Get your move on!
South African physiotherapists urge their fellow citizens to move for health
“Move for Good Health – Exercise!” was the rallying call from the South African Society of Physiotherapy (SASP) during National Physiotherapy BackWeek (7-13 September 2015). Physiotherapists across the country offered advice and assessments, and urged citizens to ‘Lunge for Lunch’ in a campaign designed to get South Africans up and active during the working day.
“Our bodies are designed to move – constantly, not just at the gym but all day long,” explains Dr Ina Diener, President of the SASP. “Recent research carried out by Dr Melanie Luhrmann from the Department of Economics at the University of London with Professor Rachel Griffith and Dr Rodrigo Lluberas, has added to our understanding of why modern societies are experiencing epidemics of disease such as obesity. It’s down at least in part to a massive shift in lifestyle, from a time when people did fairly strenuous activities at work and play to a highly sedentary life today. We as physiotherapists see the results in clinical practice, and that’s why we urge people to move, to get up from their desks and couches, to walk and climb stairs and dance and run and cycle… move as much as you can, it’s a key to better health!”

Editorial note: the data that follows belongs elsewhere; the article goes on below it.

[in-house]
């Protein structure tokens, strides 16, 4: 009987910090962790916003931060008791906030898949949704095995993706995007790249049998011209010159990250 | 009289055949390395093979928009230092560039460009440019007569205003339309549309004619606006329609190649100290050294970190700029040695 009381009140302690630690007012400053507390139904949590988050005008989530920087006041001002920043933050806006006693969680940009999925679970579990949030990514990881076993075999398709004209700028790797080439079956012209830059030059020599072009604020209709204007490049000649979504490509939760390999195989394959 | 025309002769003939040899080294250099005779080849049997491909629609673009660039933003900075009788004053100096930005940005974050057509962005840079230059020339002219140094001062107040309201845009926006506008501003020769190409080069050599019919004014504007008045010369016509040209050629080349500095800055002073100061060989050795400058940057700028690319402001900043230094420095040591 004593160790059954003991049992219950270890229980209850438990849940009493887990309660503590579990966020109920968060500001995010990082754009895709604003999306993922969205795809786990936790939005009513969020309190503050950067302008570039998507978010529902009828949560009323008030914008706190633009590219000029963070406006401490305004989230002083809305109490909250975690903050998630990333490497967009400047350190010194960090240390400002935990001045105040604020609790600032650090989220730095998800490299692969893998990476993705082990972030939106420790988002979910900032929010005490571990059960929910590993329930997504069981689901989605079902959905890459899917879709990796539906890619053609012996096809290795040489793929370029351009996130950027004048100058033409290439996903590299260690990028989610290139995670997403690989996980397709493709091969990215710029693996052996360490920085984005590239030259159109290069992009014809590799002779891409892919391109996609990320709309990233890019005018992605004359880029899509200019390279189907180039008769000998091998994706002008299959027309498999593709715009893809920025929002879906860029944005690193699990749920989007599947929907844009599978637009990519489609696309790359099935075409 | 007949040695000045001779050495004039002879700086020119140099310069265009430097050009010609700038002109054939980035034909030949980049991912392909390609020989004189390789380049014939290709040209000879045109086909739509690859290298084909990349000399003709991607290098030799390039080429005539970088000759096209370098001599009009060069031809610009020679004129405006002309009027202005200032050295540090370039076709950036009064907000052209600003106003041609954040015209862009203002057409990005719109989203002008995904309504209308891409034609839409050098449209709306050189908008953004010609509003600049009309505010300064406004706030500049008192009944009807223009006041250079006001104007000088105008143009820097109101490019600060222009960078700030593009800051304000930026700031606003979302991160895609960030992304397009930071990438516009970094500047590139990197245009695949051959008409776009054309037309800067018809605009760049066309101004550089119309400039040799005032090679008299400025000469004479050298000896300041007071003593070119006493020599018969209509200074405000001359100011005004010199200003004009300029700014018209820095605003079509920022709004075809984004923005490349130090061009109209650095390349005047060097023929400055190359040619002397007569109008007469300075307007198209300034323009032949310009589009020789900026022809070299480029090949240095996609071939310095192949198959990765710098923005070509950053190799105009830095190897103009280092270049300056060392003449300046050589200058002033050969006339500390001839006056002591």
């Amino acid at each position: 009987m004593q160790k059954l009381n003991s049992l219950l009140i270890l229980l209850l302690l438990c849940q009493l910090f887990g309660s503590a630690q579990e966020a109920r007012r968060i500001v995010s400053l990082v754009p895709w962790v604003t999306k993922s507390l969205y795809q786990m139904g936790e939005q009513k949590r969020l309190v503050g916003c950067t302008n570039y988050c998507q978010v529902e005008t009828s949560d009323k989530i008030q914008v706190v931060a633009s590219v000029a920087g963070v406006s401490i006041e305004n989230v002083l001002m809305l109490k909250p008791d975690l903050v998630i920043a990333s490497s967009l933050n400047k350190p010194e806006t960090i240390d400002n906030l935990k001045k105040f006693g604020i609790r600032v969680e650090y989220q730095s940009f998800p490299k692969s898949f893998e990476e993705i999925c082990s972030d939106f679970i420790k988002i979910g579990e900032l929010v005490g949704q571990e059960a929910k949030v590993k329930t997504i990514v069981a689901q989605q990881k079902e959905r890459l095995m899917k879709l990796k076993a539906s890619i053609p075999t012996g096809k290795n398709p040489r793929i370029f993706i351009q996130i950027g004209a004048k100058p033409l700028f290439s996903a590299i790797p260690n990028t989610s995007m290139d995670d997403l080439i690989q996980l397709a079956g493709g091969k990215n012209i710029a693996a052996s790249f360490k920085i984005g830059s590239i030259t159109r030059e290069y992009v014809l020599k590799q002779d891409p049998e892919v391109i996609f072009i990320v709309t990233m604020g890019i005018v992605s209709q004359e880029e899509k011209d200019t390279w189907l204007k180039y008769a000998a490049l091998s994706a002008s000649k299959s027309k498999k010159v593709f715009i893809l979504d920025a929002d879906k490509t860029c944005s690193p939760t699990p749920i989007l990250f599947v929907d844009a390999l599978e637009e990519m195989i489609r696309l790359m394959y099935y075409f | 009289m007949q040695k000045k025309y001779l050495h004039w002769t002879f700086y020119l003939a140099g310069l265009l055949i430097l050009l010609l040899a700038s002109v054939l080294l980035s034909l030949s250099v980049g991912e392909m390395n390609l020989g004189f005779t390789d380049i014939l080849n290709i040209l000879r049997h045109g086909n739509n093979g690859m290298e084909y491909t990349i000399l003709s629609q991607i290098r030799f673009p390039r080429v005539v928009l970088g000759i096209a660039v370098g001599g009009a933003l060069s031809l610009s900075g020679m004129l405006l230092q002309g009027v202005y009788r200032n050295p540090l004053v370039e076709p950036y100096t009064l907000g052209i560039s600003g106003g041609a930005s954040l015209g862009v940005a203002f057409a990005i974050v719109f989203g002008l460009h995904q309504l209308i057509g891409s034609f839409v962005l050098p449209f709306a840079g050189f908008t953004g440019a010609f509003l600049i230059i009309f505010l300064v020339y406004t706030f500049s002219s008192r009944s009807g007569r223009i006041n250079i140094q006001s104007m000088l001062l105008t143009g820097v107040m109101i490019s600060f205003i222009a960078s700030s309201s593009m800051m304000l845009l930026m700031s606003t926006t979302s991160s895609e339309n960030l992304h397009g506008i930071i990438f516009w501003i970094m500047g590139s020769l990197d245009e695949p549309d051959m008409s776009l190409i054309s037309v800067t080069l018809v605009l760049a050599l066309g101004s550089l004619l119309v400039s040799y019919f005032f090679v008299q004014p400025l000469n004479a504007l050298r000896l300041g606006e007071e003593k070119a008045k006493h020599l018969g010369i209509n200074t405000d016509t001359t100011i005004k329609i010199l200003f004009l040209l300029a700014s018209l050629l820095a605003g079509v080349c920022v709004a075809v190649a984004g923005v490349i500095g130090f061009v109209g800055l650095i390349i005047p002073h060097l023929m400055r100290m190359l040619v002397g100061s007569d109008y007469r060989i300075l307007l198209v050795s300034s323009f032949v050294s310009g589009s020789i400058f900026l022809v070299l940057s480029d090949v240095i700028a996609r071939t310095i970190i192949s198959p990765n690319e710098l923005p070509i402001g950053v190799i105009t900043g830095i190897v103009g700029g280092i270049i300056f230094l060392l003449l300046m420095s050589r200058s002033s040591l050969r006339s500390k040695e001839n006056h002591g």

Dr Luhrmann’s study revealed that, over the last 30 years in the UK, obesity has almost trebled, but the intake of kilojoules as fallen by 20%.
“The study found that both men and women are more likely to work in less strenuous occupations than in the past. Work is important because it accounts for a large share of people's time but the academics also noted that how people spend time outside of work has also changed. For example, both men and women spend more time watching TV and more time commuting by public transport or car which are much less strenuous than walking or cycling.”1
“Of course, the quality of the food we eat, our stress levels, and unhealthy habits like not getting enough sleep all play a role in ill-health,” says Dr Diener, “but a large body of evidence has emerged in recent years linking sitting for extended periods to a range of health problems, from Type 2 diabetes to heart disease to cancer.2 And that’s why we as physiotherapists are issuing a clarion call to our fellow citizens to move for the sake of their health!”
If you have any health concerns that might deter you from moving more, such as pain or old injuries, do contact a physiotherapist for advice – they are the medical experts on functioning bodies. Call the SASP Head Office to find a physio close to you, on 011 615-3170.
AlphaGalileo, 1 September 2015
Issued by Americo Pinheiro on behalf of
The South African Society of Physiotherapy